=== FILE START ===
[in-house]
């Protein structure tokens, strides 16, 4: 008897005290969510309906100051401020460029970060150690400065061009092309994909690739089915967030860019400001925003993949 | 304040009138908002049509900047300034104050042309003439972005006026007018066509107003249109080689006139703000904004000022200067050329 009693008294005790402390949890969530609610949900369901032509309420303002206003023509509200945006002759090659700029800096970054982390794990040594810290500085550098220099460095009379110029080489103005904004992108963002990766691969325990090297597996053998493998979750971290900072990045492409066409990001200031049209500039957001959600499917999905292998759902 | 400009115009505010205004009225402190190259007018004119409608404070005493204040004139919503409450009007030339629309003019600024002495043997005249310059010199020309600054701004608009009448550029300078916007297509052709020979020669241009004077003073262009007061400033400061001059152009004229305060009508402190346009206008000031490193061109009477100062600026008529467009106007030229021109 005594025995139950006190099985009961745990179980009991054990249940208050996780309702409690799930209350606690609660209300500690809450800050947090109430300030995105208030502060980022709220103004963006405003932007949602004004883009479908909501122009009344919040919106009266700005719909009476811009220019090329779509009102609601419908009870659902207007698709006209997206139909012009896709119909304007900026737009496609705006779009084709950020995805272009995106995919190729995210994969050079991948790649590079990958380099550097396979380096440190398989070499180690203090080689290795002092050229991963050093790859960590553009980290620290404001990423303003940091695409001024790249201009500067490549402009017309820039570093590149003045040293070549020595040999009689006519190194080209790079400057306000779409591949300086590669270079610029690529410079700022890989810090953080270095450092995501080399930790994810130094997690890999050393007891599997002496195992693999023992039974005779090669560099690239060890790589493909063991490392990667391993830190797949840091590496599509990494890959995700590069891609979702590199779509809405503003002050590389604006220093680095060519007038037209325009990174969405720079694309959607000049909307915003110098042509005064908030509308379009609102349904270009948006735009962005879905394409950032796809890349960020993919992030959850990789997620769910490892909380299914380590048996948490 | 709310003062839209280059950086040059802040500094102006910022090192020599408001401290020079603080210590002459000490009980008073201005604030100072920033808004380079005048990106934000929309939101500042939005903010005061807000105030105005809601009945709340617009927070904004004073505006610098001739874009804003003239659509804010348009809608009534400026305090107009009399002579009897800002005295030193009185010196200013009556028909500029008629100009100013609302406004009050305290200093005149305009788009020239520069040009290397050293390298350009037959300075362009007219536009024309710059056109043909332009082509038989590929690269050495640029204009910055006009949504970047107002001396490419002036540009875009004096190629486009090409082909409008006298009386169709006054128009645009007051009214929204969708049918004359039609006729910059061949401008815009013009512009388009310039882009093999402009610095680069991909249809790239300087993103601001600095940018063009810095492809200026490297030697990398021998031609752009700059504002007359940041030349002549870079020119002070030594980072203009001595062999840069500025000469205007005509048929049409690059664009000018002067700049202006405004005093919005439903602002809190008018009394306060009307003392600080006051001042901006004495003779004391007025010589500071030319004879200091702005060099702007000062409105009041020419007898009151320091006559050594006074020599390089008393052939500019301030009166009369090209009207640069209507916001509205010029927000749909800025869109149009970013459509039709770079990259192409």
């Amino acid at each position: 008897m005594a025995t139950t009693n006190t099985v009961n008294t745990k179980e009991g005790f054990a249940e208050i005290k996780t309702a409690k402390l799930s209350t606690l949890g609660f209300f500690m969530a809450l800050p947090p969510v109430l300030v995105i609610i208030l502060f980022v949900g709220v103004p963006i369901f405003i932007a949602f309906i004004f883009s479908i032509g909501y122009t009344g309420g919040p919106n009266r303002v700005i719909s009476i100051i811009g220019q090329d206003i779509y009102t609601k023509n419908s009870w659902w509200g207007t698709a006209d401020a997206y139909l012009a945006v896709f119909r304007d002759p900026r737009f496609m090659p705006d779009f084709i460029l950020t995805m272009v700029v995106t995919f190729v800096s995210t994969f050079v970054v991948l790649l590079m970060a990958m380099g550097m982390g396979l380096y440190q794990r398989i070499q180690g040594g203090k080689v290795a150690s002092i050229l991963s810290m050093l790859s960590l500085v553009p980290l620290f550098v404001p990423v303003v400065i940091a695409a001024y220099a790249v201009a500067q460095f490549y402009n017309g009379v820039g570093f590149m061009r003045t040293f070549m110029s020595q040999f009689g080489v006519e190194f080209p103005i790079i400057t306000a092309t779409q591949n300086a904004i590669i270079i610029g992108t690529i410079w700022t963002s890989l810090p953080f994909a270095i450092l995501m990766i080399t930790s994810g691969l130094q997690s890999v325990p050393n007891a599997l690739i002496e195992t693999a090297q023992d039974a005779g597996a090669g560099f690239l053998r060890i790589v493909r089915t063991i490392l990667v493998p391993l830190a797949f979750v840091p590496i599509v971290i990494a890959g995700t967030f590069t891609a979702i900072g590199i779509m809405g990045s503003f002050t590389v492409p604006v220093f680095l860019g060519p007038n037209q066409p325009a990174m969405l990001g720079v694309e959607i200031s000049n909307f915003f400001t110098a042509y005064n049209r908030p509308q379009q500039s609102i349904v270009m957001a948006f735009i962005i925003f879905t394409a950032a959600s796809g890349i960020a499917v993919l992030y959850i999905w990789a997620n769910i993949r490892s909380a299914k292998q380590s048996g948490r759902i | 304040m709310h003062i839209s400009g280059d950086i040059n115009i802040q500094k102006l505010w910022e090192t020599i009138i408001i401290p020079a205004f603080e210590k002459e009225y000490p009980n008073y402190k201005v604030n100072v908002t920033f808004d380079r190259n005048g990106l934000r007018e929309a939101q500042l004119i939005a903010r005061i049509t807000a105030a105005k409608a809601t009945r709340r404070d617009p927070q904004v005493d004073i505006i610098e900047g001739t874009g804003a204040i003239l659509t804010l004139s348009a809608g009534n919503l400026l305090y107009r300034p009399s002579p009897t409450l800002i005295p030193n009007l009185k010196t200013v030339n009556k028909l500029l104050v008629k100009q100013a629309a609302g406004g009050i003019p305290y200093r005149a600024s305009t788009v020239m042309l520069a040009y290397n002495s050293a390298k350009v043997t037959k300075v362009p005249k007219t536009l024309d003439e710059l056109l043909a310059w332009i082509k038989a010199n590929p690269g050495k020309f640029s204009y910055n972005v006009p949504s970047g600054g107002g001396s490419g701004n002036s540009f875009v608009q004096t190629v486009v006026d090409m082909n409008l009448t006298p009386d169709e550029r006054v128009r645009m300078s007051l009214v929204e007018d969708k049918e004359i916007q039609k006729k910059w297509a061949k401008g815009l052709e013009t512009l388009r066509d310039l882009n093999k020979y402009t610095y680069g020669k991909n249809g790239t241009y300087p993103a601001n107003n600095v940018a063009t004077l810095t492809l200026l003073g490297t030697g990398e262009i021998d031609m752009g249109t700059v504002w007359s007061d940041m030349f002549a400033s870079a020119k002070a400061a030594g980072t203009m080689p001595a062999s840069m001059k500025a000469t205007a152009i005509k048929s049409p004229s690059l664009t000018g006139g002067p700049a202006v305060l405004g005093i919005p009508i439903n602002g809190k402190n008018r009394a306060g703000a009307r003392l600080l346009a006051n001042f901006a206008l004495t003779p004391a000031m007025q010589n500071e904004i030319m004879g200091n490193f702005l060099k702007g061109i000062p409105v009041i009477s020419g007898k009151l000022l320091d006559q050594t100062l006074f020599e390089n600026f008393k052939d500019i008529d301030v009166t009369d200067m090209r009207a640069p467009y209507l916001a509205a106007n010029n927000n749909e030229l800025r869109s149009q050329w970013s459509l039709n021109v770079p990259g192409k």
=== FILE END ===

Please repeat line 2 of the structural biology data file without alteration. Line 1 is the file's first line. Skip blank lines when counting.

């Protein structure tokens, strides 16, 4: 008897005290969510309906100051401020460029970060150690400065061009092309994909690739089915967030860019400001925003993949 | 304040009138908002049509900047300034104050042309003439972005006026007018066509107003249109080689006139703000904004000022200067050329 009693008294005790402390949890969530609610949900369901032509309420303002206003023509509200945006002759090659700029800096970054982390794990040594810290500085550098220099460095009379110029080489103005904004992108963002990766691969325990090297597996053998493998979750971290900072990045492409066409990001200031049209500039957001959600499917999905292998759902 | 400009115009505010205004009225402190190259007018004119409608404070005493204040004139919503409450009007030339629309003019600024002495043997005249310059010199020309600054701004608009009448550029300078916007297509052709020979020669241009004077003073262009007061400033400061001059152009004229305060009508402190346009206008000031490193061109009477100062600026008529467009106007030229021109 005594025995139950006190099985009961745990179980009991054990249940208050996780309702409690799930209350606690609660209300500690809450800050947090109430300030995105208030502060980022709220103004963006405003932007949602004004883009479908909501122009009344919040919106009266700005719909009476811009220019090329779509009102609601419908009870659902207007698709006209997206139909012009896709119909304007900026737009496609705006779009084709950020995805272009995106995919190729995210994969050079991948790649590079990958380099550097396979380096440190398989070499180690203090080689290795002092050229991963050093790859960590553009980290620290404001990423303003940091695409001024790249201009500067490549402009017309820039570093590149003045040293070549020595040999009689006519190194080209790079400057306000779409591949300086590669270079610029690529410079700022890989810090953080270095450092995501080399930790994810130094997690890999050393007891599997002496195992693999023992039974005779090669560099690239060890790589493909063991490392990667391993830190797949840091590496599509990494890959995700590069891609979702590199779509809405503003002050590389604006220093680095060519007038037209325009990174969405720079694309959607000049909307915003110098042509005064908030509308379009609102349904270009948006735009962005879905394409950032796809890349960020993919992030959850990789997620769910490892909380299914380590048996948490 | 709310003062839209280059950086040059802040500094102006910022090192020599408001401290020079603080210590002459000490009980008073201005604030100072920033808004380079005048990106934000929309939101500042939005903010005061807000105030105005809601009945709340617009927070904004004073505006610098001739874009804003003239659509804010348009809608009534400026305090107009009399002579009897800002005295030193009185010196200013009556028909500029008629100009100013609302406004009050305290200093005149305009788009020239520069040009290397050293390298350009037959300075362009007219536009024309710059056109043909332009082509038989590929690269050495640029204009910055006009949504970047107002001396490419002036540009875009004096190629486009090409082909409008006298009386169709006054128009645009007051009214929204969708049918004359039609006729910059061949401008815009013009512009388009310039882009093999402009610095680069991909249809790239300087993103601001600095940018063009810095492809200026490297030697990398021998031609752009700059504002007359940041030349002549870079020119002070030594980072203009001595062999840069500025000469205007005509048929049409690059664009000018002067700049202006405004005093919005439903602002809190008018009394306060009307003392600080006051001042901006004495003779004391007025010589500071030319004879200091702005060099702007000062409105009041020419007898009151320091006559050594006074020599390089008393052939500019301030009166009369090209009207640069209507916001509205010029927000749909800025869109149009970013459509039709770079990259192409």